On a personal note, I’ve been working with two lovely ladies on Instagram to host a read-along for Dickens’s major Christmas Stories: A Christmas CarolThe Chimes, and The Cricket on the Hearth. We will be reading them in December (starting on the 3rd and ending on the 20th) and if you would like to join us, there is more information on my Instagram page (@miss.havishams.clock). We are also hosting a photo challenge and hopefully some video discussions, so I have a lot to look forward too and I’m excited!

If you have been following me from the beginning (and, if so, thank you very much, dear reader) then you know that I begun this project with A Christmas Carol, which I read last December, and I had been planning on rereading this December to end the year well. The plan is to continue with Barnaby Rudge in January, fingers crossed!

I have begun prepping for this read-along by also reading The Man Who Invented Christmas by Les Standiford and I may share a bit of his wisdom through this medium. We shall see how it goes. I feel like there’s a lot going on now but I am ready to take on the challenge.

Some family issues have kept me away from my reading of The Old Curiosity Shop so I am not even sure I may finish by the end of the month *insert bookish tears* but I will definitely get it done before the end of the year.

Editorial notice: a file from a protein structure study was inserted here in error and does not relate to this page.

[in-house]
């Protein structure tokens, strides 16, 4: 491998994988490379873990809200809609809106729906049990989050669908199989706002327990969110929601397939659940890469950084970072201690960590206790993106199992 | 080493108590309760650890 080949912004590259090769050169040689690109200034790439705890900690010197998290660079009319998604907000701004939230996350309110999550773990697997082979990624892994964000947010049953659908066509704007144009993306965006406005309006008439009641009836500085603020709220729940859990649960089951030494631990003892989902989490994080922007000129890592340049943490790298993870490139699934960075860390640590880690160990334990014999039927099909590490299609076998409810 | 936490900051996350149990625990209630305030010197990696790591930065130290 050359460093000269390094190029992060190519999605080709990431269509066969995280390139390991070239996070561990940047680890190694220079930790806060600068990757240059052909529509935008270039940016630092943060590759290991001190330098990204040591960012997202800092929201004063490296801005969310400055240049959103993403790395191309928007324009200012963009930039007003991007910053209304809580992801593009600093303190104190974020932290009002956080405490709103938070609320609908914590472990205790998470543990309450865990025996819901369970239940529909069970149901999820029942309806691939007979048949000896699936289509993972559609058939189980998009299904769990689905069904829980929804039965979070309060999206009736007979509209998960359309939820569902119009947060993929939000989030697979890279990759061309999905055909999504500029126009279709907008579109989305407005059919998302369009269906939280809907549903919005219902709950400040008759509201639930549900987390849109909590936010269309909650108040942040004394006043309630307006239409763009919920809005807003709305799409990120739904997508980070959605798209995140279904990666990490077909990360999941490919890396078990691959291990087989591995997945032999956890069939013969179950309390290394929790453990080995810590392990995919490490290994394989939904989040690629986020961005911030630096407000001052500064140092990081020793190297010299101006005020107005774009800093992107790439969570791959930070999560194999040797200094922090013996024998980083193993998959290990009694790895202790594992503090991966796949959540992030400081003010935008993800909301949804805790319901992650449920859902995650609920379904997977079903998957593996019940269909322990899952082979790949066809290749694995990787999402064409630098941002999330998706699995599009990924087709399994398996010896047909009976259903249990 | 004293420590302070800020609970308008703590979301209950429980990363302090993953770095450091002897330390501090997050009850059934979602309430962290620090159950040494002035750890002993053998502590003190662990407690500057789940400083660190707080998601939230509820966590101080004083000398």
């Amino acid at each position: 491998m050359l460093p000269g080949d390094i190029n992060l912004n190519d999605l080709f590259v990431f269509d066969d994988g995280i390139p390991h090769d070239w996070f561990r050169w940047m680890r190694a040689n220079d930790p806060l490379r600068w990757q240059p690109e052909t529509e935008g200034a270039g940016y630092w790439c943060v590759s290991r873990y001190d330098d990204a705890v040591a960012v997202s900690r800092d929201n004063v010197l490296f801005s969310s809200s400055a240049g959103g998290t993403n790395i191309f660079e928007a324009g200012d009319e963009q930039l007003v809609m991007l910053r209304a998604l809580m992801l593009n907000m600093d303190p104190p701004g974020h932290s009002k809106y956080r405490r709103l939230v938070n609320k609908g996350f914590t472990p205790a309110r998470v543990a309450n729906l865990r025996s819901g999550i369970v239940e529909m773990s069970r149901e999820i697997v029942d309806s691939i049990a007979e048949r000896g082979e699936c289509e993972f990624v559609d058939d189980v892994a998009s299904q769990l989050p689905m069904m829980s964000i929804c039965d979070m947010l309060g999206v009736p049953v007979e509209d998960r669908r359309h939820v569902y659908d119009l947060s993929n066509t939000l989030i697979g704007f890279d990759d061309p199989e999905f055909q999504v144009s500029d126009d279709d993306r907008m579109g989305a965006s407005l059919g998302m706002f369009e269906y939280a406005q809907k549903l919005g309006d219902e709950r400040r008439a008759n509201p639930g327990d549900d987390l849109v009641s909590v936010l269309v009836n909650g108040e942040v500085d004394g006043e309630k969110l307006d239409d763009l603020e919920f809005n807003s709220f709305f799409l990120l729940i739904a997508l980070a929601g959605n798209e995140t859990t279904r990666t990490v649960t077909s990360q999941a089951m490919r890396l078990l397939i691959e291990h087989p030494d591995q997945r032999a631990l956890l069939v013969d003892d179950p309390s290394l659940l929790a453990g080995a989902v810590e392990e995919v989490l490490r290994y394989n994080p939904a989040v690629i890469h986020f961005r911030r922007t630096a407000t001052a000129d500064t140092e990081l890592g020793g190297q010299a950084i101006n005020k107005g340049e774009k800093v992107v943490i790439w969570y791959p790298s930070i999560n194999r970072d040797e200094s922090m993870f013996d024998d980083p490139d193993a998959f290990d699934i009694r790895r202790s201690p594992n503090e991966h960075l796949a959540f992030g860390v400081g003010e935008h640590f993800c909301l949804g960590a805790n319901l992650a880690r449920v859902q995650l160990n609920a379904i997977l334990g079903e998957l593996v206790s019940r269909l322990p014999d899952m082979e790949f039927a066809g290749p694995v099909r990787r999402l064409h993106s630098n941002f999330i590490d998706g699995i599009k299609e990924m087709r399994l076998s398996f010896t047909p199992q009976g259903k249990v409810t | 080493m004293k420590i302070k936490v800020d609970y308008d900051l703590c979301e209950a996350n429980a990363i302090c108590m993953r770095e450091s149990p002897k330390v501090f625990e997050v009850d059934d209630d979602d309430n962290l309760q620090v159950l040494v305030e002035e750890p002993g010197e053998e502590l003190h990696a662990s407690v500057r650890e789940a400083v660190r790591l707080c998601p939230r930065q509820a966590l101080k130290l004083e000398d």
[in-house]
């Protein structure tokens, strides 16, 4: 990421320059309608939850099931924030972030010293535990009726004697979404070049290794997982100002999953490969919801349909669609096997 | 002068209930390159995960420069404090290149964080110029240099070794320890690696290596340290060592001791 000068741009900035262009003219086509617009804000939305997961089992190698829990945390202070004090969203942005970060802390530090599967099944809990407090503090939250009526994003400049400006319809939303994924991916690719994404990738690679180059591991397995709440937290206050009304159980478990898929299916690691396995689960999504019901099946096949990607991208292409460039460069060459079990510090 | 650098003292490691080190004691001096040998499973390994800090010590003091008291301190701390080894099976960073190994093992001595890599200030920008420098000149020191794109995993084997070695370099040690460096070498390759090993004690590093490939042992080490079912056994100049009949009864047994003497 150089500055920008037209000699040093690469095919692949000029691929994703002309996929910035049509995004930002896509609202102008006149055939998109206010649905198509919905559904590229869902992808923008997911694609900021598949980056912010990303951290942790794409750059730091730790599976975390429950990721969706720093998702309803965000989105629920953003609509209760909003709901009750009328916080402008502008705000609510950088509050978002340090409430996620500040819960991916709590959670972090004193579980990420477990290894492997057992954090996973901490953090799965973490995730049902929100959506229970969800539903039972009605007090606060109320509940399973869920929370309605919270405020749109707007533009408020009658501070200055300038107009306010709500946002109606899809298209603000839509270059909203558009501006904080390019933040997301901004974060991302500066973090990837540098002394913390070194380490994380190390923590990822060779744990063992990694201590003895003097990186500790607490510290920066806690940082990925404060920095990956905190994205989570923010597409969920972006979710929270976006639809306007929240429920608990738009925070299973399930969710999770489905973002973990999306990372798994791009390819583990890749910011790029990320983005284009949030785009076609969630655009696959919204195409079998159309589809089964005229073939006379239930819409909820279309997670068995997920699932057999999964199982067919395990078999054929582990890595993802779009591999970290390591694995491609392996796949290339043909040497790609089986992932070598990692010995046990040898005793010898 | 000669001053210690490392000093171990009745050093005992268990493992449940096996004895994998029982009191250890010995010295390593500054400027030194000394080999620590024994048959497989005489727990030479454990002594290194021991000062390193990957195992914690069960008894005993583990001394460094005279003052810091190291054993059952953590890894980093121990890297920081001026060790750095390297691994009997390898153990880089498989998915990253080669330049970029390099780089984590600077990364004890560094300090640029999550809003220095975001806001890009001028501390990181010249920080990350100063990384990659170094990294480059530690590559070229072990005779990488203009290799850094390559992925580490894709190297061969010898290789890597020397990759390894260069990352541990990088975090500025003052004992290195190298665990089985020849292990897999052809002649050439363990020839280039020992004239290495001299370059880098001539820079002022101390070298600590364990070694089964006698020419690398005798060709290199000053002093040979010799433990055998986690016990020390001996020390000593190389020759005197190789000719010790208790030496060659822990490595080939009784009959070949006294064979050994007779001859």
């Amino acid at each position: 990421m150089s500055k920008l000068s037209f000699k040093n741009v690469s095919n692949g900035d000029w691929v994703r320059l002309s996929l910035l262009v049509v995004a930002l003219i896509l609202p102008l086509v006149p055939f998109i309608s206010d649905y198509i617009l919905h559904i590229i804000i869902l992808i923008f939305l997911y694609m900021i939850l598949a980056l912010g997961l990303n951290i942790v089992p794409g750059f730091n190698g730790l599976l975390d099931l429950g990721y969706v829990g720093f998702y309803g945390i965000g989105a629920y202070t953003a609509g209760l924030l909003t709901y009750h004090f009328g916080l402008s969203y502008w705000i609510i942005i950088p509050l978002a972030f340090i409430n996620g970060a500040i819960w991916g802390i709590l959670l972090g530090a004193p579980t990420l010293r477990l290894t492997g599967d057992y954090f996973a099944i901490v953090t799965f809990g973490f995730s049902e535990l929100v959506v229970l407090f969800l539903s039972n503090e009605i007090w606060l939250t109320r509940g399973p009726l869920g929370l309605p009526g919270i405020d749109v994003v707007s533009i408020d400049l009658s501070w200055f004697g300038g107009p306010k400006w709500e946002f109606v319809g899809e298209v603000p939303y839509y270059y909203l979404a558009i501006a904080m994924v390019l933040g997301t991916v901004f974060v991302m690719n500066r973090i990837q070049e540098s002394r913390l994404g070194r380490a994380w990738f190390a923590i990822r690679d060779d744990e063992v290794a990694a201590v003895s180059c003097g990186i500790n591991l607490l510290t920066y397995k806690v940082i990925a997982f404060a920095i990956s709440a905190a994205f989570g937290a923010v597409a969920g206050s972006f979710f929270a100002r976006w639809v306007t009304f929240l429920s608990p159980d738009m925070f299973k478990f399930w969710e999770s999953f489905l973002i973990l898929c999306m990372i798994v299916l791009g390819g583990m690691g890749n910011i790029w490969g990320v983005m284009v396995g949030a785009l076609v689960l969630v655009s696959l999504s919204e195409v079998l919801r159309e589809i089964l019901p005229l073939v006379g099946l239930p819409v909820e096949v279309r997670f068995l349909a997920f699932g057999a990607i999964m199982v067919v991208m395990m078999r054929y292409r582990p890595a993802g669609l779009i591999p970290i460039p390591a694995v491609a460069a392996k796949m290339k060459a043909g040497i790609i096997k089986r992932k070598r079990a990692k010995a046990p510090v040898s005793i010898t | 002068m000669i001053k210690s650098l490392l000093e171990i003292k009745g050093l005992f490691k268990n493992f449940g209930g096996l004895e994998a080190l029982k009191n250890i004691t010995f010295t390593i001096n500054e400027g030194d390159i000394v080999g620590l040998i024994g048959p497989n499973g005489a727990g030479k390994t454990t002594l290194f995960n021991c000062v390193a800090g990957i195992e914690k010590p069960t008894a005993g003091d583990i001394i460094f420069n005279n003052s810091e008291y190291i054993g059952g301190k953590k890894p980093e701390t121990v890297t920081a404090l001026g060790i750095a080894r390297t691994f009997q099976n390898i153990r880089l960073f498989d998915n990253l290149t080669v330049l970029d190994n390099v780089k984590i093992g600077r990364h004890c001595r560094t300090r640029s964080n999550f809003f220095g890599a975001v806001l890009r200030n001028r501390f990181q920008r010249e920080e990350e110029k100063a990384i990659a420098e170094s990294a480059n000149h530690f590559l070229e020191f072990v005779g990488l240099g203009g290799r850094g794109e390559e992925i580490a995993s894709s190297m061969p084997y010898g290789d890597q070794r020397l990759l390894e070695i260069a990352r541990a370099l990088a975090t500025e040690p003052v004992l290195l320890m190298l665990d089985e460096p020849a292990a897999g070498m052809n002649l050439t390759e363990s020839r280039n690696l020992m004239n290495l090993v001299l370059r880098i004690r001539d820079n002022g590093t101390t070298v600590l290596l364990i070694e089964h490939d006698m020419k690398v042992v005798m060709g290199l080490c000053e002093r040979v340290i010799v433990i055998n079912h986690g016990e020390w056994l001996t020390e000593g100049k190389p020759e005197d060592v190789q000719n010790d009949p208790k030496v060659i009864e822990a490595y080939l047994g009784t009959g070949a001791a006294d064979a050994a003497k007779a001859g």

We had an impromptu trip during the weekend to visit family and, as my husband is now starting a new job, have been running errands non-stop for the past two weeks, which is productive but they take time away from reading. I, however, was able to sneak in some pages during the weekend!

Sidetracking us back to The Old Curiosity Shop now…

I am so in love with Dick Swiveller’s adventures in the Brass’s household and Kit’s sections of the novel They are my favorite part.

The mysterious lodger of Brass’s household has yet to become identified. Like the Grandfather, he remains unnamed and very very fairy-tale-esque. He is a magician — well, Dick Swiveller sees him that way — and a detective; an avuncular figure who comes to find Nell and her Grandfather apparently bearing good news. I cannot actually remember who he is and what the news are so this will prove a surprise for me and I’m looking forward to the Big Reveal I know it’s coming.